heic0615 - Photo Release

Colliding galaxies make love, not war

17 October 2006

A new Hubble image of the Antennae galaxies is the sharpest yet of this merging pair of galaxies. As the two galaxies smash together, billions of stars are born, mostly in groups and clusters of stars. The brightest and most compact of these are called super star clusters.

The Universe is an all-action arena for some of the largest, most slowly evolving dramas known to mankind. A new picture taken by the Advanced Camera for Surveys (ACS), onboard the NASA/ESA Hubble Space Telescope, shows the "sharpest ever" view of the Antennae galaxies - seemingly a violent clash between a pair of once isolated galaxies, but in reality a fertile marriage. As the two galaxies interact, billions of stars are born, mostly in groups and clusters of stars. The brightest and most compact of these are called super star clusters.

The two spiral galaxies started to fuse together a few hundred million years ago making the Antenna galaxies the nearest and youngest example of a pair of colliding galaxies. Nearly half of the faint objects in the Antennae are young clusters containing tens of thousands of stars. The orange blobs to the left and right of image centre are the two cores of the original galaxies and consist mainly of old stars criss-crossed by filaments of dark brown dust. The two galaxies are dotted with brilliant blue star-forming regions surrounded by glowing hydrogen gas, appearing in the image in pink.

The image allows astronomers to better distinguish between the stars and super star clusters created in the collision of two spiral galaxies. By age dating the clusters in the image, astronomers find that only about 10% of the newly formed super star clusters in the Antennae will live to see their ten millionth birthday. The vast majority of the super star clusters formed during this interaction will disperse, with the individual stars becoming part of the smooth background of the galaxy. It is however believed that about a hundred of the most massive clusters will survive to form regular globular clusters, similar to the globular clusters found in our own Milky Way galaxy.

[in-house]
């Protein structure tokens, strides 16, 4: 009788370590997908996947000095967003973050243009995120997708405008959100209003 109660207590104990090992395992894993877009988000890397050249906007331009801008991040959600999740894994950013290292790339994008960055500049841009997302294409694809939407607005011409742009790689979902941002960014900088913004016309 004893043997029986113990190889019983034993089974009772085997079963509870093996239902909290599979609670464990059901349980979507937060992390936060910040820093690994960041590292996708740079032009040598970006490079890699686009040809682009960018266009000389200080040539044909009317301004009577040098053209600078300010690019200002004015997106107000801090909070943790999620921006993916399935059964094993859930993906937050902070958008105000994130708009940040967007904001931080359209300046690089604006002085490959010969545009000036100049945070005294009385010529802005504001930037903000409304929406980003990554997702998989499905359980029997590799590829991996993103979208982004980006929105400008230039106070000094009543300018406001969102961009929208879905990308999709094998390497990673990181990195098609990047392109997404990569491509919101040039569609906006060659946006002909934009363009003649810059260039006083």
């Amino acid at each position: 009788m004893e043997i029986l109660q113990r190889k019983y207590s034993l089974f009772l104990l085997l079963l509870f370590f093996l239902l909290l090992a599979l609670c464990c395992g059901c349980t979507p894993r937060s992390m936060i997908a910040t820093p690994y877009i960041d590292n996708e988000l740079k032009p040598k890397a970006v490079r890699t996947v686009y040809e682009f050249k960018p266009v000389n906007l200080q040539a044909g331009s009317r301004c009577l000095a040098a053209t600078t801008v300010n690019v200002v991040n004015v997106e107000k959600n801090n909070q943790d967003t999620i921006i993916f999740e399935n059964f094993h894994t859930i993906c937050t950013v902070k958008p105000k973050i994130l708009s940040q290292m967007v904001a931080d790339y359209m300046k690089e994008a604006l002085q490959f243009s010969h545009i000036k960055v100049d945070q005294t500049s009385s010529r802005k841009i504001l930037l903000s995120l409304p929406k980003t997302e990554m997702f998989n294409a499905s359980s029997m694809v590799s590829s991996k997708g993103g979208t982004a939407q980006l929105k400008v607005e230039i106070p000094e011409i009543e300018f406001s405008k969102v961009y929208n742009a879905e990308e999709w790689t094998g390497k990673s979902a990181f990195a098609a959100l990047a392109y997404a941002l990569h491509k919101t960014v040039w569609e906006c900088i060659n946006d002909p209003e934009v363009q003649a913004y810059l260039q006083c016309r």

The Antennae galaxies take their name from the long antenna-like "arms" extending far out from the nuclei of the two galaxies, best seen by ground-based telescopes. These "tidal tails" were formed during the initial encounter of the galaxies some 200 to 300 million years ago. They give us a preview of what may happen when our Milky Way galaxy will collide with the neighbouring Andromeda galaxy in several billion years.

Notes

The Hubble Space Telescope is a project of international cooperation between ESA and NASA.

Credit: NASA, ESA, and the Hubble Heritage Team (STScI/AURA)-ESA/Hubble Collaboration. Acknowledgement: B. Whitmore (Space Telescope Science Institute) and James Long (ESA/Hubble).

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Links

Contacts

Brad Whitmore
Space Telescope Science Institute, Baltimore, USA
Tel: +1-410-338-4474
E-mail: whitmore@stsci.edu

Lars Lindberg Christensen
Hubble/ESA, Garching, Germany
Tel: +49-89-3200-6306
Cellular: +49-173-3872-621
E-mail: lars@eso.org

Ray Villard
Space Telescope Science Institute, Baltimore, USA
Tel: +1-410-338-4514
E-mail: villard@stsci.edu

About the Release

Release No.:heic0615

Images

Colliding galaxies make love, not war
Colliding galaxies make love, not war
Constellation Corvus (ground-based image)
Constellation Corvus (ground-based image)
Wide view of the Antennae galaxies [ground-based]
Wide view of the Antennae galaxies [ground-based]
Wide view of the Antennae galaxies (ground-based image)
Wide view of the Antennae galaxies (ground-based image)
Constellation Corvus [annotated] (ground-based image)
Constellation Corvus [annotated] (ground-based image)

Videos

Zooming on the Antennae Galaxy
Zooming on the Antennae Galaxy
Panning on the Antennae Galaxy
Panning on the Antennae Galaxy

Print Layouts

Colliding galaxies make love, not war
Colliding galaxies make love, not war

Text

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